The new report will provide more information about management’s and the auditor’s responsibilities, which is intended to clarify who is responsible for what in a financial statement audit. Certain key aspects of the auditor’s responsibility will now be described in a bullet point list, making it easier to identify and understand the key responsibilities of the auditor. In general, the new report will include a description of auditors’ responsibilities related to professional judgment, skepticism, identifying and assessing risk of material misstatement, and communications with those charged with governance for the entity.
The new standards require more transparency around going concern in every audit report. Consequently, the new auditor’s report will include an enhanced description of the responsibilities of management and auditors to make sure users of the audit report understand who is responsible for making decisions relative to evaluating going concern. For example, if the entity’s financial statements are prepared in accordance with accounting principles generally accepted in the United States of America (U.S. GAAP) as promulgated by the Financial Accounting Standards Board (FASB), the “Responsibilities of Management for the Financial Statements” section of the auditor’s report would include a statement that management is required to evaluate whether there are conditions or events, considered in the aggregate, that raise substantial doubt about the entity’s ability to continue as a going concern within one year after the date that the financial statements are issued (or within one year after the date that the financial statements are available to be issued, when applicable).
At the same time, irrespective of the reporting framework used to prepare the audited financial statements and regardless of whether the substantial doubt about an entity’s ability to continue as a going concern exists, all new auditor reports will describe auditor’s responsibility for concluding whether, in the auditor’s judgment, there are condition or events, considered in the aggregate, that raise substantial doubt about the entity’s ability to continue as a going concern for a reasonable period of time.
If the auditor concludes that substantial doubt exists of an entity’s ability to continue for a reasonable period of time, the auditor’s report should include a separate section under the heading “Substantial Doubt About the Entity’s Ability to Continue as a Going Concern” instead of coverage in an emphasis of matter paragraph.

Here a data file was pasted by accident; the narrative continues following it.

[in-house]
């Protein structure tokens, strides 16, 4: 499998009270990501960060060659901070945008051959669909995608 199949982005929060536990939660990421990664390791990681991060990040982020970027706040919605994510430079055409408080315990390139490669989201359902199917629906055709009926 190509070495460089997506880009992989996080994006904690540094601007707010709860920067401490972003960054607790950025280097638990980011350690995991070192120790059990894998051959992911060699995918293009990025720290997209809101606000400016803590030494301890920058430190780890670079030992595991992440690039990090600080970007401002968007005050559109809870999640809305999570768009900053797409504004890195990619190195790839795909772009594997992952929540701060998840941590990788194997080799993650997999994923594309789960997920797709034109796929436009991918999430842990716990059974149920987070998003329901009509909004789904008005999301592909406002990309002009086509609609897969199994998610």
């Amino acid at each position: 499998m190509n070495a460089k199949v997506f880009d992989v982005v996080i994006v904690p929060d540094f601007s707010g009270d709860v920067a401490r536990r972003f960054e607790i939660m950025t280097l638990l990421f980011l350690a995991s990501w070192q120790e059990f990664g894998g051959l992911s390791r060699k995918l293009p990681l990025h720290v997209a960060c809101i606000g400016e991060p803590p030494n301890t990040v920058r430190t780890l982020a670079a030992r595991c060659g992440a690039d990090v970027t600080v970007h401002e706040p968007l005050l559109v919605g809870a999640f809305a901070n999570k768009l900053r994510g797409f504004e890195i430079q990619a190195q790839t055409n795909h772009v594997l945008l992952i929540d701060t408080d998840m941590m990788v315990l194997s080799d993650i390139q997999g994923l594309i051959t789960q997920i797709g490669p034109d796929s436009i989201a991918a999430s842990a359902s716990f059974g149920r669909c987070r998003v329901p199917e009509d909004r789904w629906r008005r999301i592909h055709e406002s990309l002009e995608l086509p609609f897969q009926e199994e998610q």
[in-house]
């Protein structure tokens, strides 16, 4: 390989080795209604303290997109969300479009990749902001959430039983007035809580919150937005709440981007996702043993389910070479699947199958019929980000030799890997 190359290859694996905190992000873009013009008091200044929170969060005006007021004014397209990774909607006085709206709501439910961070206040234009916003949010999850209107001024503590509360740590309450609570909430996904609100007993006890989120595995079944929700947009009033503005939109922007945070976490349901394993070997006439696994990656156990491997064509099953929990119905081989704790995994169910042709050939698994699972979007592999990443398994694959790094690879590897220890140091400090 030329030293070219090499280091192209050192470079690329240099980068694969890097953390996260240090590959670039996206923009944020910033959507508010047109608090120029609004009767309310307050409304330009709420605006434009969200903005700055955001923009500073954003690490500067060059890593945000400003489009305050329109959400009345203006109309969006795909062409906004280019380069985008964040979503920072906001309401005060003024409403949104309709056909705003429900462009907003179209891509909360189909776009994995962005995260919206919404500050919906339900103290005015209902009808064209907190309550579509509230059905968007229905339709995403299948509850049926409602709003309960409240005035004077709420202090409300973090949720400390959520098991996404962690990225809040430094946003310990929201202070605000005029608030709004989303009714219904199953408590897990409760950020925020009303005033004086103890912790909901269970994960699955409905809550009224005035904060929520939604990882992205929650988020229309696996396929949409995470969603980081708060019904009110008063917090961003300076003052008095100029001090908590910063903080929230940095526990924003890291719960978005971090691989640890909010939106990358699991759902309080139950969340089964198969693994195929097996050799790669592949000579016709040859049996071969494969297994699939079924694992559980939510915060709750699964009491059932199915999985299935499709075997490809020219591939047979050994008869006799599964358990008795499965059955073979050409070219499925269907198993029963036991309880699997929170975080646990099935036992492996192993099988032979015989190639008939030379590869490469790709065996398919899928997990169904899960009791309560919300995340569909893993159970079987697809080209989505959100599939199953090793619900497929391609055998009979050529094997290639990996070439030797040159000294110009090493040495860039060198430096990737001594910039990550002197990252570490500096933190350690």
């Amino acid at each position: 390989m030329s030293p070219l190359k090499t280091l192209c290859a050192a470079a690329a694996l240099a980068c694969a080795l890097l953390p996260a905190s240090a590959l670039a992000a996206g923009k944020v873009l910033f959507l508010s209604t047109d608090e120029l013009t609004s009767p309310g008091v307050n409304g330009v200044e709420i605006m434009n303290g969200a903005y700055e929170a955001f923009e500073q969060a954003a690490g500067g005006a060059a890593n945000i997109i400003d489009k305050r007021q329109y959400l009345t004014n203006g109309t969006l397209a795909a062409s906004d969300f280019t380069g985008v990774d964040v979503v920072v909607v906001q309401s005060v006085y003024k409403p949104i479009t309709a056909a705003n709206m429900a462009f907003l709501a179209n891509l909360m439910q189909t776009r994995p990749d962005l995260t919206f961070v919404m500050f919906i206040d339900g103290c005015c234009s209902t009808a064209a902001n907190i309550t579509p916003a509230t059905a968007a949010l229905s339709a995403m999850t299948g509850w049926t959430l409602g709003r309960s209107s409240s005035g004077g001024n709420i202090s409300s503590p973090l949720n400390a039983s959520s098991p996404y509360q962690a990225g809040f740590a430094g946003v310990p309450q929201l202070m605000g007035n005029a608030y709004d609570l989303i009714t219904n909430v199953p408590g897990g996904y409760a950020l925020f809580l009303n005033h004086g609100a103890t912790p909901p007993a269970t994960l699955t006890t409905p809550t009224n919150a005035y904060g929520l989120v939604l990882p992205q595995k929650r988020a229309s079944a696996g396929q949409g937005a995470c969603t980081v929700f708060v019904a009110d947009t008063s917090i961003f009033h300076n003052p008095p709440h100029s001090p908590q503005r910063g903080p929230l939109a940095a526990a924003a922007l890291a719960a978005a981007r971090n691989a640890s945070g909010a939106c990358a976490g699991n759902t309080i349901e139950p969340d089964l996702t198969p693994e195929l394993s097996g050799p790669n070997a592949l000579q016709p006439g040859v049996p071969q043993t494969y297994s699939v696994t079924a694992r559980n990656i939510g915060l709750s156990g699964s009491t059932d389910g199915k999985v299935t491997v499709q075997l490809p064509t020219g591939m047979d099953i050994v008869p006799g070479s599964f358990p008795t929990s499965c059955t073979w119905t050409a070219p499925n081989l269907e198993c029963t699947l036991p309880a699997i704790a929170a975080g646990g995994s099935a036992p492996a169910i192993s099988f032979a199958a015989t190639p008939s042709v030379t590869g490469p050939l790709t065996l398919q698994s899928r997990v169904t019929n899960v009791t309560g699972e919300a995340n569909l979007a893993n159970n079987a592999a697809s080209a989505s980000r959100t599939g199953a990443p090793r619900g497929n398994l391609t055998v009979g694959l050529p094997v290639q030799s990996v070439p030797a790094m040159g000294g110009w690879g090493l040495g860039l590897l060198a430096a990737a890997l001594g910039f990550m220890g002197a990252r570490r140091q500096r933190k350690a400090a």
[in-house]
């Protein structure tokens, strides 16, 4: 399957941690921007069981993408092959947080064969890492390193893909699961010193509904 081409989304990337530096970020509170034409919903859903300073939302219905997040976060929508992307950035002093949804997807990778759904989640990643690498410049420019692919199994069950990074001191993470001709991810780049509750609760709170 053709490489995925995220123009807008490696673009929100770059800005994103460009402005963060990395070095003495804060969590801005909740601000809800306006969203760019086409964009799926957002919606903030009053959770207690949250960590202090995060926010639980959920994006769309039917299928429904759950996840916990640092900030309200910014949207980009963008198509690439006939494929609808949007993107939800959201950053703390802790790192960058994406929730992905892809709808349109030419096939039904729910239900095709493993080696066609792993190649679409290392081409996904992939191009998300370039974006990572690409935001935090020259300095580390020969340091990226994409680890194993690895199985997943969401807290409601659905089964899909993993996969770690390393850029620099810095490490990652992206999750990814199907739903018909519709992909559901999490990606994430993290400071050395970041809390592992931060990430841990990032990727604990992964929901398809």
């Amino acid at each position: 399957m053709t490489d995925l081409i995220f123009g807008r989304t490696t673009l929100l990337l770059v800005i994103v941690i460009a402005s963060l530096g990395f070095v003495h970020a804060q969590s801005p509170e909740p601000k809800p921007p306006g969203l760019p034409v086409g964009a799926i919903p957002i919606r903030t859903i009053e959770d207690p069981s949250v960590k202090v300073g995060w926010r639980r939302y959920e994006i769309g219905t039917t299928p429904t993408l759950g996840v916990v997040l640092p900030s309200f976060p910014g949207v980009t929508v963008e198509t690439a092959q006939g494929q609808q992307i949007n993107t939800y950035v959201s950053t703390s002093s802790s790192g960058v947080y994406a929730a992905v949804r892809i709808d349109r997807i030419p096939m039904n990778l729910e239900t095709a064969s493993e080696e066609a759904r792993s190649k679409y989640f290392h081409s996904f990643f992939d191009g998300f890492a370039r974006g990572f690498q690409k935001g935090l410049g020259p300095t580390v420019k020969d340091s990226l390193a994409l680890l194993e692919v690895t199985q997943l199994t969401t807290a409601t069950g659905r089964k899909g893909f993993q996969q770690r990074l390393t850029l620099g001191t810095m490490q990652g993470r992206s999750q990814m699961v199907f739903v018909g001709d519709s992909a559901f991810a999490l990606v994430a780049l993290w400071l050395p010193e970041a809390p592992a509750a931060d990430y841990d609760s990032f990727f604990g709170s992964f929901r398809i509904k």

Key Audit Matters
New to the auditor’s report altogether, a reporting entity may elect to engage their auditor to report on Key Audit Matters (KAMs). KAMs are selected matters that were communicated by the auditor to those charged with governance, and that in the professional judgement of the auditor, are of most importance or significance in the audit of the financial statements. These matters are addressed in the context of the audit of the financial statements as a whole, and in forming the auditor’s opinion thereon, and the audit does not provide a separate opinion on these matters. Nor is it a replacement for any modifications or emphasis of matters that are to be included in the auditor’s report. This is not required for private companies and not for profits, and the auditor must be engaged to include KAMs in the auditor’s report.
Here is a Sample Audit Report that illustrates the implementation of the new suite of standards..
The suite of reporting standards will also require auditors to pay more attention to the entity’s financial statement disclosures, which have become more complex as a result of recent accounting standards updates (e.g., revenue recognition, leases).
As a result of these changes there will be necessary revisions to the contents of engagement letters to be consistent with the new auditor’s report.
While the overall changes are quite extensive and may demand some time for everyone to get used to, the intent is to may make it easier for financial statement users to understand the results of the audit, as well as the auditor’s and management’s responsibilities. If you have questions regarding the adoption of the new auditor reporting standards, Selden Fox can help. For additional information call us at 630.954.1400 or click here to contact us. We look forward to connecting with you soon.